Improving irrigation efficiency requires providing your crop with just the right amount of water, when it needs it most, without applying excessive amounts of water, or causing erosion or runoff losses. But, that can be easier said than done.
An irrigation scheduling program developed by the University of Arkansas has made timing irrigation treatments easier for many growers, and now researchers in Louisiana have tinkered with the program to better fit producers in that state.
It's important to let soil types specific to the state dictate when and how much water specific crops need, says Keith Collins, Richland Parish Extension agent in Rayville, La.
Because irrigation timing and the amount of water applied per irrigation should be based on the crop's water use, the moisture content of the soil, and expected rainfall, determining moisture deficits are “critical,” he says.
“The Arkansas program recommends trigger points based on soil types and water-holding capacity, and while some of our soils are very similar to those in Arkansas, we've had to change the recommended deficit levels for our heavier clay soils and our drought-prone Macon Ridge soils,” Collins says. “Their recommended deficits are a little high for our really drought-prone soils on the Macon Ridge, and irrigation is triggered a little early for us on narrow-row soybeans planted on our heavy clay soils.”
To accommodate the water needs of the plant, the scheduling program recommends growers irrigate when soil moisture levels reach a pre-determined level. The program indicates available soil moisture in inches of water, and then measures inches of water used from the soil by a particular crop. This determines how much water the crop is allowed to use before irrigation is recommended. The program also calculates daily water uses from crop growth stage, temperature, rainfall and irrigation data.
According to Collins, the Arkansas scheduling program triggers an irrigation treatment on silt loam soils with a pan whenever moisture deficits reach 1.75 inches for soybeans, or 2 inches for cotton. For those growers planting on Macon Ridge silt loam soils, he recommends reducing those deficits to 1.5 inches for both soybeans and cotton.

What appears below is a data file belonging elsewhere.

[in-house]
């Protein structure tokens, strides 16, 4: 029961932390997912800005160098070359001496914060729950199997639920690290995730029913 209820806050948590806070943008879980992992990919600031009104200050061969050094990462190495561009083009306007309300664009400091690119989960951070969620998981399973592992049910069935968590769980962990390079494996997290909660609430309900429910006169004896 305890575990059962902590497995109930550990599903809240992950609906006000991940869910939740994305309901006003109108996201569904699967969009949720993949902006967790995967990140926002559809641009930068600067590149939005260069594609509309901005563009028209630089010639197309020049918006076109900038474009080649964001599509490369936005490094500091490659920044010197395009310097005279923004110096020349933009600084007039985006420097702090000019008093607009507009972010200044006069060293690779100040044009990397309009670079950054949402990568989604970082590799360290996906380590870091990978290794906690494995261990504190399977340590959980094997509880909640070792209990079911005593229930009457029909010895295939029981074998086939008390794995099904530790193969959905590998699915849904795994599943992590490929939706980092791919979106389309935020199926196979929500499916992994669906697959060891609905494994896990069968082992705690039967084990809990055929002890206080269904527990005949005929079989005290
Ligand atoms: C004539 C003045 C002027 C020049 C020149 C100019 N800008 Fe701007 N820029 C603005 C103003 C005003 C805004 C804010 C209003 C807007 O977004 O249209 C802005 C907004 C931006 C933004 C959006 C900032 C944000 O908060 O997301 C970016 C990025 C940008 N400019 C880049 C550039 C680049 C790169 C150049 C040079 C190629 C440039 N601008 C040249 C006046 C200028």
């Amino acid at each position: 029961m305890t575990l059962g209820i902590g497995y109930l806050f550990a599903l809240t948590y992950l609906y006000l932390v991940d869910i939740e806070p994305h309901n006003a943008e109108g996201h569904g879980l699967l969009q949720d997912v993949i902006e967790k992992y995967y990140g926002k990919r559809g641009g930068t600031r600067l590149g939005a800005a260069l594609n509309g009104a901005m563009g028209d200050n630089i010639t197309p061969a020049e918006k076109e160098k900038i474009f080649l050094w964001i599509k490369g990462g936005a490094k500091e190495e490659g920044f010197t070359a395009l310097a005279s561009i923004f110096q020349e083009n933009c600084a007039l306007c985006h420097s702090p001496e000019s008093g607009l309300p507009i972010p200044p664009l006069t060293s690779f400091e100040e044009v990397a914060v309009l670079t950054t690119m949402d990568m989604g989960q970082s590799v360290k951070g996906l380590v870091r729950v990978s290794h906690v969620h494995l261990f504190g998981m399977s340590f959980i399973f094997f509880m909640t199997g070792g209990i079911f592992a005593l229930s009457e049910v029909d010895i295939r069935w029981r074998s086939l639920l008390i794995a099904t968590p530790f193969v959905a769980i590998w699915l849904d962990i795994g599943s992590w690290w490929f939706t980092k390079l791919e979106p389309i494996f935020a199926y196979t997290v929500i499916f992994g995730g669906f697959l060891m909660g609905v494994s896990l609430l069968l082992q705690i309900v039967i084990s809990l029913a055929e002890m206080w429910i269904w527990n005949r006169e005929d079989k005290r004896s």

“I've found Arkansas's recommended moisture deficits to be just about right for our deeper silt loam soils,” Collins says. “However, on our Macon Ridge silt loam soils, the pans generally run 8 to 6 inches deep, which means that's all the area you've got to grow a crop in before you hit that hardpan. With everything happening in the top 8 inches of soil, plants undergo drought stress much quicker than they would in other soil types.”
For Louisiana's heavy clay soils, Collins says, they've raised the recommended deficit from 2 inches to 2.25 inches for those growers planting drilled, narrow-row soybeans. “Otherwise, it seems to be making us come back a little too quick with another irrigation treatment,” he says.
On the deep Commerce silt loam soils along the Mississippi River, Collins says, Louisiana cotton growers may be able to increase Arkansas' recommended deficit level of 2.5 inches to 3 inches. “More than three years of research have shown that the cotton plant's root system can tap into that watertable, which is close enough to the surface for the tap root to get into it. The rare exception is in cases of extreme drought.”
While the irrigation scheduling program accounts for all sources of water and all soil types, it does not account for poorly drained fields, or extended periods of cloudy weather.
“It assumes excellent management of your crop,” says Al Coco, research associate with the LSU AgCenter's Northeast Research Station in St. Joseph, La. “Bear in mind, it may be thinking your crop is physiologically older than it is, especially when cloudy days or windy conditions have delayed management treatments.”
“It also requires you to water earlier than most folks do, and come back more frequently. That requires more labor than some folks may have available,” adds Collins.
Efficient irrigation water management, researchers say, can reduce moisture extremes and associated plant disease problems, which in turn may reduce the need for pesticides.
“There are several irrigation models available, but we've had good luck with the Arkansas scheduling program,” Collins says. “I've had excellent success with corn, cotton and soybeans. This is the first year, though, that I've worked with a producer on a more drought-tolerant crop like grain sorghum. Very little irrigated grain sorghum is grown in Louisiana, and it historically has not been a serious cash crop for most of our producers.”